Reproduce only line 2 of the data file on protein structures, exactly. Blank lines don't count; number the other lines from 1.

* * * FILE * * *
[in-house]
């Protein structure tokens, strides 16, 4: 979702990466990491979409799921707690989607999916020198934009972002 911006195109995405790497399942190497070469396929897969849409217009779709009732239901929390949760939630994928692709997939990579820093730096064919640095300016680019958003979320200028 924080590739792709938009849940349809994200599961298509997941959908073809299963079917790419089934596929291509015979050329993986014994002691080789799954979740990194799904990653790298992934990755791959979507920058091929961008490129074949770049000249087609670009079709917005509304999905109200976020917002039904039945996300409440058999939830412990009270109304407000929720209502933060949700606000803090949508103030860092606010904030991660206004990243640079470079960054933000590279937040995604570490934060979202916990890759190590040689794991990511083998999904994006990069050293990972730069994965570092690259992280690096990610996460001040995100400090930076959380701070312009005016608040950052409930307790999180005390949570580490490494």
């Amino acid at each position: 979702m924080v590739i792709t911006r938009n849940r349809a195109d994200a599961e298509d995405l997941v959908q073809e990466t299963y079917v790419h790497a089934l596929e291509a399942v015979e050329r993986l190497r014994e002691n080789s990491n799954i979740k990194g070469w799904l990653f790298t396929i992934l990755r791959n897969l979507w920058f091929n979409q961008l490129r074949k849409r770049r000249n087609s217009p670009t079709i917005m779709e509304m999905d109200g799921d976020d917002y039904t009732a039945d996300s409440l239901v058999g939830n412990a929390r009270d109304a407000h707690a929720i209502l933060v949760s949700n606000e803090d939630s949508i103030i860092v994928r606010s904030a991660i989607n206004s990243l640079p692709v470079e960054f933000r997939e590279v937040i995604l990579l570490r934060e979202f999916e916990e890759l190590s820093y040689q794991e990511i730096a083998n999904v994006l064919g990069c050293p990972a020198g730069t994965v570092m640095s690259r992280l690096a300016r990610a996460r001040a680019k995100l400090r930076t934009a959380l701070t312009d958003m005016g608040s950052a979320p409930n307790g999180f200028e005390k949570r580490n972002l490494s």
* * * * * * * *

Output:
């Protein structure tokens, strides 16, 4: 979702990466990491979409799921707690989607999916020198934009972002 911006195109995405790497399942190497070469396929897969849409217009779709009732239901929390949760939630994928692709997939990579820093730096064919640095300016680019958003979320200028 924080590739792709938009849940349809994200599961298509997941959908073809299963079917790419089934596929291509015979050329993986014994002691080789799954979740990194799904990653790298992934990755791959979507920058091929961008490129074949770049000249087609670009079709917005509304999905109200976020917002039904039945996300409440058999939830412990009270109304407000929720209502933060949700606000803090949508103030860092606010904030991660206004990243640079470079960054933000590279937040995604570490934060979202916990890759190590040689794991990511083998999904994006990069050293990972730069994965570092690259992280690096990610996460001040995100400090930076959380701070312009005016608040950052409930307790999180005390949570580490490494």